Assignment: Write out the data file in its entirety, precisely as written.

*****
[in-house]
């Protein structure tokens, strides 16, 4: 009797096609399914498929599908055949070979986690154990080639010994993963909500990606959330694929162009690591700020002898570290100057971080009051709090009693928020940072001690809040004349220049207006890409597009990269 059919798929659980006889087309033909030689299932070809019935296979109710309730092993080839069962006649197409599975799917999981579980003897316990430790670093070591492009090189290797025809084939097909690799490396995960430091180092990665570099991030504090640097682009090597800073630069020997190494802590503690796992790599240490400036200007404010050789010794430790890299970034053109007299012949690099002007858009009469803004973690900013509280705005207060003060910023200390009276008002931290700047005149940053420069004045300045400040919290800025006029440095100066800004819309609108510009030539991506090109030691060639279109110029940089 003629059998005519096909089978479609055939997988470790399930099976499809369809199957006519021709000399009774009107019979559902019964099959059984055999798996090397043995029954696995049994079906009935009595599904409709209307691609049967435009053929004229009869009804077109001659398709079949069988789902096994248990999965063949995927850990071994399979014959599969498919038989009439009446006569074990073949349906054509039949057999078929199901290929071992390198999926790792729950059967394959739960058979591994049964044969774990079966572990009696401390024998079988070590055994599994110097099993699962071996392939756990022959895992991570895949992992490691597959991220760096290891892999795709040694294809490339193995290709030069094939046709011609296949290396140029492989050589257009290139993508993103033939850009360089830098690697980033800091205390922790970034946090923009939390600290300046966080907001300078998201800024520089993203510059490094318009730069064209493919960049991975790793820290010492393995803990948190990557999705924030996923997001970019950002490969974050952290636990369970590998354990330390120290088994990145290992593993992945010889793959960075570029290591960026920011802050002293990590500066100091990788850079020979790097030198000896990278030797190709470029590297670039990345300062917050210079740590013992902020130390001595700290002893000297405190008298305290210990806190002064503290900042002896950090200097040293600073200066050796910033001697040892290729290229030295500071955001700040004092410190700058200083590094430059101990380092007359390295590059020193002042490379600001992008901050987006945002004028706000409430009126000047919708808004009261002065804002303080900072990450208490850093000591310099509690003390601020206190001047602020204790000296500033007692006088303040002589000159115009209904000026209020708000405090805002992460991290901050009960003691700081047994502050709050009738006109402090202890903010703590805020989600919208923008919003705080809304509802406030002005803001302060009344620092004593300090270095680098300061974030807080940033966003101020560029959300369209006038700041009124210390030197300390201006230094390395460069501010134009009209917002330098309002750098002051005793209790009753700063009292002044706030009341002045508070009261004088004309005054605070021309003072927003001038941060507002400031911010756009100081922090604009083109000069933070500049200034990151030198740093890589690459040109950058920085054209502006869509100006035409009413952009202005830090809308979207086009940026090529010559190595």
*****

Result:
[in-house]
């Protein structure tokens, strides 16, 4: 009797096609399914498929599908055949070979986690154990080639010994993963909500990606959330694929162009690591700020002898570290100057971080009051709090009693928020940072001690809040004349220049207006890409597009990269 059919798929659980006889087309033909030689299932070809019935296979109710309730092993080839069962006649197409599975799917999981579980003897316990430790670093070591492009090189290797025809084939097909690799490396995960430091180092990665570099991030504090640097682009090597800073630069020997190494802590503690796992790599240490400036200007404010050789010794430790890299970034053109007299012949690099002007858009009469803004973690900013509280705005207060003060910023200390009276008002931290700047005149940053420069004045300045400040919290800025006029440095100066800004819309609108510009030539991506090109030691060639279109110029940089 003629059998005519096909089978479609055939997988470790399930099976499809369809199957006519021709000399009774009107019979559902019964099959059984055999798996090397043995029954696995049994079906009935009595599904409709209307691609049967435009053929004229009869009804077109001659398709079949069988789902096994248990999965063949995927850990071994399979014959599969498919038989009439009446006569074990073949349906054509039949057999078929199901290929071992390198999926790792729950059967394959739960058979591994049964044969774990079966572990009696401390024998079988070590055994599994110097099993699962071996392939756990022959895992991570895949992992490691597959991220760096290891892999795709040694294809490339193995290709030069094939046709011609296949290396140029492989050589257009290139993508993103033939850009360089830098690697980033800091205390922790970034946090923009939390600290300046966080907001300078998201800024520089993203510059490094318009730069064209493919960049991975790793820290010492393995803990948190990557999705924030996923997001970019950002490969974050952290636990369970590998354990330390120290088994990145290992593993992945010889793959960075570029290591960026920011802050002293990590500066100091990788850079020979790097030198000896990278030797190709470029590297670039990345300062917050210079740590013992902020130390001595700290002893000297405190008298305290210990806190002064503290900042002896950090200097040293600073200066050796910033001697040892290729290229030295500071955001700040004092410190700058200083590094430059101990380092007359390295590059020193002042490379600001992008901050987006945002004028706000409430009126000047919708808004009261002065804002303080900072990450208490850093000591310099509690003390601020206190001047602020204790000296500033007692006088303040002589000159115009209904000026209020708000405090805002992460991290901050009960003691700081047994502050709050009738006109402090202890903010703590805020989600919208923008919003705080809304509802406030002005803001302060009344620092004593300090270095680098300061974030807080940033966003101020560029959300369209006038700041009124210390030197300390201006230094390395460069501010134009009209917002330098309002750098002051005793209790009753700063009292002044706030009341002045508070009261004088004309005054605070021309003072927003001038941060507002400031911010756009100081922090604009083109000069933070500049200034990151030198740093890589690459040109950058920085054209502006869509100006035409009413952009202005830090809308979207086009940026090529010559190595």